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A look inside The Jazz Gallery

Photo via http://blogs.citypaper.com/noise/

In a New York Times review of a live performance by Ralph Alessi‘s quartet in August 2010, Nate Chinen noted the trumpeter’s tone, which “conveys a rounded luminescence, like the moon in full phase,” and his technique, which “is an astonishment of fluency.” But at the heart of the review was the idea that Ralph, aided by the rhythm section of the pianist Jason Moran, the bassist Drew Gress, and the drummer Nasheet Waits, managed to propel the music forward with “the urgent force and clarity of a manifesto.”

Born and raised in San Francisco, Ralph comes from a musical family – both of his parents are musicians (in fact, his first trumpet lessons were with his father), and his brother Joseph Jr. is currently the principle trombonist of the New York Philharmonic. While still a teenager, Ralph began freelancing as a classical trumpeter, performing with the San Francisco Symphony, San Francisco Opera, and various chamber orchestras. Soon thereafter, Ralph enrolled the California Institute of the Arts (CalArts), where he received a bachelors’ degree in trumpet performance and a master’s degree in jazz bass performance (he studied under the legendary Charlie Haden, and also apprenticed in Charlie’s Liberation Music Orchestra during his time there).

After finishing his studies, Ralph made the move to New York, where he immersed himself in the city’s vibrant downtown scene. In the years following his arrival, he performed and recorded regularly with bands led by Steve Coleman, Don Byron, Uri Caine, Ravi Coltrane, Sam Rivers, and others. As a leader, he has released several critically acclaimed albums – This Against That (RKM) was selected by JazzTimes as one of the “Ten Best Recordings of 2002”, and Cognitive Dissonance (CAMJazz) received a four star review in DownBeat. Ralph is also active as an educator – he is the co-founder and director of the non-profit School for Improvisational Music (SIM) and serves on the faculty of New York University.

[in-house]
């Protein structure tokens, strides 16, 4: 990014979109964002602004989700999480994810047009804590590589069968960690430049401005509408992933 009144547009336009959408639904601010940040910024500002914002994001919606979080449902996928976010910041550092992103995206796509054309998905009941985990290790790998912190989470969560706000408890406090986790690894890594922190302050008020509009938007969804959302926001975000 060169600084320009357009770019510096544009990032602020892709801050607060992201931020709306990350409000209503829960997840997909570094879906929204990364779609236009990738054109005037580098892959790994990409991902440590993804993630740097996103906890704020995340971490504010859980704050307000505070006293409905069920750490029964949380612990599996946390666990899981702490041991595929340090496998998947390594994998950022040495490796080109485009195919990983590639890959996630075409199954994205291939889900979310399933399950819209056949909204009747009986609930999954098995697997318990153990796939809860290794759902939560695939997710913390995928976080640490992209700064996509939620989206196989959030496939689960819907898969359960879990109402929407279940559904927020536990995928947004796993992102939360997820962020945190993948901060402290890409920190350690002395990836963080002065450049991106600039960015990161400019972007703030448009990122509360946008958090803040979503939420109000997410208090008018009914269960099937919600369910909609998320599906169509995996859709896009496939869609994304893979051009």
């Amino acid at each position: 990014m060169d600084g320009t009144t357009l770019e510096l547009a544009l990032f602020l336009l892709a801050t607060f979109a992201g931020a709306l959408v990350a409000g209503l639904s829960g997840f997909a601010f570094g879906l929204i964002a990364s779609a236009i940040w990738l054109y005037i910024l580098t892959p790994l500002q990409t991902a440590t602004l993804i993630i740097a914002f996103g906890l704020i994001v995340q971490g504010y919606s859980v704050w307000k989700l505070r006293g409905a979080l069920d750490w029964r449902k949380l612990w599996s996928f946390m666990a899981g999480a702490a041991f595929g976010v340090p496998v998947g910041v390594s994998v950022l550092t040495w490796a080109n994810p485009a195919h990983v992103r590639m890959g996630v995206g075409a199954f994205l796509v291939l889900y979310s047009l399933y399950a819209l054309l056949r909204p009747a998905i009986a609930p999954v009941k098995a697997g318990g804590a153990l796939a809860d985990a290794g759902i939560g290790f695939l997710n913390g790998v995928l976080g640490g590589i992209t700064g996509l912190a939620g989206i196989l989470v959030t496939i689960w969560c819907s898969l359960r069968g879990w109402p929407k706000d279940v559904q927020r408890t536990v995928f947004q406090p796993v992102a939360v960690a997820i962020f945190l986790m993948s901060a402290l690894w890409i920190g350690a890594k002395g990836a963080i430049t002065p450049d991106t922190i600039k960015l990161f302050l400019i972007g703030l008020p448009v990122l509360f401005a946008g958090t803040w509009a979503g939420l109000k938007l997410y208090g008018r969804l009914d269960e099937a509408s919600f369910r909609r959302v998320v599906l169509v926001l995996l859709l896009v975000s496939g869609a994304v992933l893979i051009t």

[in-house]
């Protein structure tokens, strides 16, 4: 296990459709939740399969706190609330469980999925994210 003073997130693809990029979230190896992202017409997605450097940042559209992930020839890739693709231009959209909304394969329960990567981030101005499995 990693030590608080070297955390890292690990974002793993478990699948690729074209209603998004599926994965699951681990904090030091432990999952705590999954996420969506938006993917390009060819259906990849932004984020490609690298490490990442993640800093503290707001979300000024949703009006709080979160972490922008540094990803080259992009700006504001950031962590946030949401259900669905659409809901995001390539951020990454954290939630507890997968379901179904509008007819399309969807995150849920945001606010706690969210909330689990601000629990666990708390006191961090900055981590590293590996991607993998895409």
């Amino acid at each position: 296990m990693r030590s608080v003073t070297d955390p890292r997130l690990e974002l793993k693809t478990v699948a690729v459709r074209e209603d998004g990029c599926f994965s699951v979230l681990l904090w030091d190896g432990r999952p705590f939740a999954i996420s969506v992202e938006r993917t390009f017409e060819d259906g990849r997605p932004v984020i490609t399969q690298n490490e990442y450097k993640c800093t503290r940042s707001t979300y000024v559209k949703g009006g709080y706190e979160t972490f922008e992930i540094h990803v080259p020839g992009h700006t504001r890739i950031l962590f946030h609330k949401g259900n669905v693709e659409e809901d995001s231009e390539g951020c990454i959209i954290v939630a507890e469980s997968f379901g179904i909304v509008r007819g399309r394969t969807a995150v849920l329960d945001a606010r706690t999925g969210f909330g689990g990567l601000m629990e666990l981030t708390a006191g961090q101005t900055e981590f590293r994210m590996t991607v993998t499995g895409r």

As Chinen explains in his review, these four musicians have a long history of working together in various configurations. All of them appear on This Against That, and are the only performers featured on his latest album, Cognitive Dissonance (CAMJazz). The pianist Jason Moran and drummer Nasheet Waits share a very well-known (and well-documented) rapport from Jason’s trio, The Bandwagon, and also from Nasheet’s band, Equality. Nasheet and Drew Gress have collaborated extensively in the trio of the pianist Fred Hersch, and Ralph and Drew have worked together on each others’ projects as well.

Ralph, Jason, Drew, and Nasheet have been performing here in various configurations for years, and we are thrilled to be presenting them on our stage this weekend on both Friday and Saturday nights. You don’t have to take our word for it this time; Time Out New York has flagged this show as a Critics’ Pick.

Listen to the title track from Cognitive Dissonance.